A few months passed in feverish preparation for our first Ocean Therapy session on the beach in El Porto, right where Jimmy had located his highly successful Camp Surf. Permits, volunteers, training, food donations, transportation, and hours of preparation went in to our first summer session with six children from Hollygrove. We knew that each child would need three people to help them navigate the waves, stand up on the board and receive the board at the end of the wave. We hoped that we would have a beach full of friends who would cheer every ride and be ready with a towel and some water when it was time to rest. Little did we know that we would have more than 60 beach volunteers show up that first morning. We knew we would serve snacks and then have a lunch delivered to eat on the beach, as Carly led enthusiastic discussions on what our participants had experienced in the water and on the beach. The hardest part of the day was always getting in and out of the wetsuits. We even had special volunteers to help with that chore. And then there was clean-up. Mark, Tommy, Chris, Jeff, and countless others. It truly did take a village, but some people went over and beyond in those early days: Jerry O and her team, Charlotte L, Mel, Susie and many many more.
In the following years, other incredible women added their unique skills to our small family foundation. Vikki M brought her camera and family to our early Pendleton sessions, Katie S learned about Ocean Therapy from her son and became a regular. Danielle, Lindsay, Tecia, Lisa and the gang created our amazing early JIMMY Family Surf Fiesta after-parties. Erin shared her special skills on the beach for a year. Carly and Kris shared JMMF with an international group, who would go on to become the International Surf Therapy Organization, created from the concepts of our original Ocean Therapy Program, developed in 2005. We also have a new generation of volunteers, who include Riley, Brynn, Gracie, Ryann and all the up and coming JMMF daughters. The mother and daughter teams from NCL and the Sandpipers who have helped on the beach and at events. Their women power and loyalty have never wavered. Today, we have Jodi, Debbie, Katie, Pam and Chloe, who help us navigate everything from everyday planning, to marketing, fund-raising and data collection for our growing evidence-based studies on the science of Surf Therapy. I could go on forever, with love and gratitude for all the women, men, girls and boys who have contributed to the growth and success of JMMF.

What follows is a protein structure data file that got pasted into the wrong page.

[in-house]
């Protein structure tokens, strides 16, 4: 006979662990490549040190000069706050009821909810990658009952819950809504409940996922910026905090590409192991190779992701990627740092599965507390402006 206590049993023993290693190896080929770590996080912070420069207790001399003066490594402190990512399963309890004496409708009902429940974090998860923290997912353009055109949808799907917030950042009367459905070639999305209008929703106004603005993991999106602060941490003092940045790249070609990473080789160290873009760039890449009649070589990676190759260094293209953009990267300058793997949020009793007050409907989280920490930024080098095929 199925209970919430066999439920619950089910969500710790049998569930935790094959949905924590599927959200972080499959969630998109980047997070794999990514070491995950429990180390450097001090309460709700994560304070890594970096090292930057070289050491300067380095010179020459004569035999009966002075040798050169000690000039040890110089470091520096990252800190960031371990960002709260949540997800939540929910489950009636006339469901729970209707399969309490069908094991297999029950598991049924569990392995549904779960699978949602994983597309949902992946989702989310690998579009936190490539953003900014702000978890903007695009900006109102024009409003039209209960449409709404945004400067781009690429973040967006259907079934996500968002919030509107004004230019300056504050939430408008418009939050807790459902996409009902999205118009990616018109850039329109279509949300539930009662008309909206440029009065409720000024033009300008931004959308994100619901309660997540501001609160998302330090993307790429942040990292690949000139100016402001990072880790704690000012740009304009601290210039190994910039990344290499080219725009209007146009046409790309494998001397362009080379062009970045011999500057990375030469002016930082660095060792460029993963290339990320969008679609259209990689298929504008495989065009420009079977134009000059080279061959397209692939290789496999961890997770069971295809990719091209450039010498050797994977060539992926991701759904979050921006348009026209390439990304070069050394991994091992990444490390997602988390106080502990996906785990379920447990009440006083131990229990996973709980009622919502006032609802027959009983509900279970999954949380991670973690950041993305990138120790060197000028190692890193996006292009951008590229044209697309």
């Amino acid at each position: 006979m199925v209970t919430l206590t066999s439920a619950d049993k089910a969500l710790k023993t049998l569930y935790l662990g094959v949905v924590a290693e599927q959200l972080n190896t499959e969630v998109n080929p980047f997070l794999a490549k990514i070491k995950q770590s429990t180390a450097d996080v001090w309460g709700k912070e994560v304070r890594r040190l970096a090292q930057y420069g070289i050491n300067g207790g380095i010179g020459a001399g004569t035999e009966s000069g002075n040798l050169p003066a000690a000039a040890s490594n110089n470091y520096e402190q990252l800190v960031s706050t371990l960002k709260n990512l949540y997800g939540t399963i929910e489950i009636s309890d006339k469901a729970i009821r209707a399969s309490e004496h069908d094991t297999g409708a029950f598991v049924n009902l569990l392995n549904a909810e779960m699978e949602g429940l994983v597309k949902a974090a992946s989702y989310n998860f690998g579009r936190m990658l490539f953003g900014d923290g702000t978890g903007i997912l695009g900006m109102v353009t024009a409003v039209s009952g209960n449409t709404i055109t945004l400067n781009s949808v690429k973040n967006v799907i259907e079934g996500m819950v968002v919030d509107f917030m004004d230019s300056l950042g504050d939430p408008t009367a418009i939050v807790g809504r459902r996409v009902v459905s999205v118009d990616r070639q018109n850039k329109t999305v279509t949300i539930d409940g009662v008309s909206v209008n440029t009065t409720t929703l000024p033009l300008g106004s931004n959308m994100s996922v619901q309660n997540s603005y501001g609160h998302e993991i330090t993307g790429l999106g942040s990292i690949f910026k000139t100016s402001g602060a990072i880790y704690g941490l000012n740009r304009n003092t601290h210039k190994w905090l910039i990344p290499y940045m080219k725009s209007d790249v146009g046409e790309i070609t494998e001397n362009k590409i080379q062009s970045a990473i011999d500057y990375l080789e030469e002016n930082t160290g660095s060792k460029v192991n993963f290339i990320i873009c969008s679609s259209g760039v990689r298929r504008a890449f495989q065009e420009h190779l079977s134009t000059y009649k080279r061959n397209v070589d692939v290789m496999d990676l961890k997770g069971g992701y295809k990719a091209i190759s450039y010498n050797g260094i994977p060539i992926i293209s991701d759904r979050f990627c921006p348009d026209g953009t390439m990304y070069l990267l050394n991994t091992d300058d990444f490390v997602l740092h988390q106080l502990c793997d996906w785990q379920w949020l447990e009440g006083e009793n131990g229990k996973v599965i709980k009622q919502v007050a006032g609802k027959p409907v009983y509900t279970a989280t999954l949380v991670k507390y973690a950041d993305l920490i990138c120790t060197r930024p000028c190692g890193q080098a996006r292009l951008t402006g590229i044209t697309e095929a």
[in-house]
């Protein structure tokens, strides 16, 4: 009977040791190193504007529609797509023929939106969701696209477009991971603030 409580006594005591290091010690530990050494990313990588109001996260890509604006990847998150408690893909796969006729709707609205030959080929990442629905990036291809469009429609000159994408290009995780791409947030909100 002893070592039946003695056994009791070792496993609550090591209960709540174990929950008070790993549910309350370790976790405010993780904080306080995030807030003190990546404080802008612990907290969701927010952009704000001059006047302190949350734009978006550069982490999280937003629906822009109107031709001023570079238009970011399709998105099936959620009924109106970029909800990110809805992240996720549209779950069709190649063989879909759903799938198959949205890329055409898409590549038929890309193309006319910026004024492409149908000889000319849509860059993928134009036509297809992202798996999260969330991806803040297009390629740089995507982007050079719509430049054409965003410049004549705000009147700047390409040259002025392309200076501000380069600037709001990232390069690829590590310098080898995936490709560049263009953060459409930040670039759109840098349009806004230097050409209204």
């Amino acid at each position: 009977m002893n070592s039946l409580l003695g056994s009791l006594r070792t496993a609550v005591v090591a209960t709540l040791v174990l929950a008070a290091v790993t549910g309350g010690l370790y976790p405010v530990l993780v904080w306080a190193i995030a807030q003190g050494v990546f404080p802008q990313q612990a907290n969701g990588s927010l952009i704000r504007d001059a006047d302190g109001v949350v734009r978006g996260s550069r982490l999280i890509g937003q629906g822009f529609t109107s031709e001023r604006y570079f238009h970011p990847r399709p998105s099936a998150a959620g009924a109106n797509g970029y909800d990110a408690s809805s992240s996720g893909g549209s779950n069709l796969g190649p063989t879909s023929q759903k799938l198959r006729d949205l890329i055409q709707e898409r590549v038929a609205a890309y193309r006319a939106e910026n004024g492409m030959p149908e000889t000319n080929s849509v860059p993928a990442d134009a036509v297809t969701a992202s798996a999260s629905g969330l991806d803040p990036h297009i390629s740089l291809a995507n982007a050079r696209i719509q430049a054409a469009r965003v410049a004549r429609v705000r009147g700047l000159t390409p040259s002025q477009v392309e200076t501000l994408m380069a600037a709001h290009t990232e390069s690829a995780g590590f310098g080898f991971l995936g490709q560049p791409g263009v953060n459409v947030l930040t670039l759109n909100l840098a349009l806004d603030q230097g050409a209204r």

Since it is International Women’s Day, I wish there was room and time to personally thank every single woman (and man, but that’s for another day) who has helped me along this journey. You know who you are. I wish my mom, the ever delightful Boopster, was here to see how our foundation has helped our family and thousands of others heal. My sister Deb, Alissa, Riley and Linda have been my rocks and number one supporters. And at 99 years old, Aunt Berenice has kept our Tuesday Ocean Therapy schedule at Pendleton on her calendar, so she can ask me how it went each week. Covid threw us a loop, but we return to Pendleton on Tuesday, March 30. I’ll look forward to her call.
And from the “Grandmother of Ocean Therapy” to our incredible “Mother of Ocean Therapy,” Carly Rogers, my thanks are as deep as the sea for bringing your dream to the JIMMY MILLER MEMORIAL FOUNDATION and making it all come true.
With love on this day and always,